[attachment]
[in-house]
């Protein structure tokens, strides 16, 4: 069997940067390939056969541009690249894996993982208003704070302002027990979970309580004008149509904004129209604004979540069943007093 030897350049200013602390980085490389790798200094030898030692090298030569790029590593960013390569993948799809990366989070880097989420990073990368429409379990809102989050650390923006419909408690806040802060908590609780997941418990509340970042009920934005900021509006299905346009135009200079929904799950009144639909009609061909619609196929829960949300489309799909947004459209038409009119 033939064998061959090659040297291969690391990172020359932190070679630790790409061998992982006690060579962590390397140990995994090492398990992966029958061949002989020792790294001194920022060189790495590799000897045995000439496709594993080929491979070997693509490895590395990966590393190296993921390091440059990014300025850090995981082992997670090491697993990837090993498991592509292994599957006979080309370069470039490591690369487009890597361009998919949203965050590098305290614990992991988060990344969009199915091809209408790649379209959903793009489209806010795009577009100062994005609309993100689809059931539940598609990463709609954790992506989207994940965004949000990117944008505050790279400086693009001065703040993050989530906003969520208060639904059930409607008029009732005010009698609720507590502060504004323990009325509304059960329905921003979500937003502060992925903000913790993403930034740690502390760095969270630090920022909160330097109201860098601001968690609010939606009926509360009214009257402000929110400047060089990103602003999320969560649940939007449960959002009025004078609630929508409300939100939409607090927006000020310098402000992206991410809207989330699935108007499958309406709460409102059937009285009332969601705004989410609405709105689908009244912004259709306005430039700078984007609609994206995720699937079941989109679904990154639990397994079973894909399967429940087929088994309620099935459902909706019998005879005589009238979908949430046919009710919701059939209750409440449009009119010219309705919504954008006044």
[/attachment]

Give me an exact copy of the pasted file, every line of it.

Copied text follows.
[in-house]
């Protein structure tokens, strides 16, 4: 069997940067390939056969541009690249894996993982208003704070302002027990979970309580004008149509904004129209604004979540069943007093 030897350049200013602390980085490389790798200094030898030692090298030569790029590593960013390569993948799809990366989070880097989420990073990368429409379990809102989050650390923006419909408690806040802060908590609780997941418990509340970042009920934005900021509006299905346009135009200079929904799950009144639909009609061909619609196929829960949300489309799909947004459209038409009119 033939064998061959090659040297291969690391990172020359932190070679630790790409061998992982006690060579962590390397140990995994090492398990992966029958061949002989020792790294001194920022060189790495590799000897045995000439496709594993080929491979070997693509490895590395990966590393190296993921390091440059990014300025850090995981082992997670090491697993990837090993498991592509292994599957006979080309370069470039490591690369487009890597361009998919949203965050590098305290614990992991988060990344969009199915091809209408790649379209959903793009489209806010795009577009100062994005609309993100689809059931539940598609990463709609954790992506989207994940965004949000990117944008505050790279400086693009001065703040993050989530906003969520208060639904059930409607008029009732005010009698609720507590502060504004323990009325509304059960329905921003979500937003502060992925903000913790993403930034740690502390760095969270630090920022909160330097109201860098601001968690609010939606009926509360009214009257402000929110400047060089990103602003999320969560649940939007449960959002009025004078609630929508409300939100939409607090927006000020310098402000992206991410809207989330699935108007499958309406709460409102059937009285009332969601705004989410609405709105689908009244912004259709306005430039700078984007609609994206995720699937079941989109679904990154639990397994079973894909399967429940087929088994309620099935459902909706019998005879005589009238979908949430046919009710919701059939209750409440449009009119010219309705919504954008006044």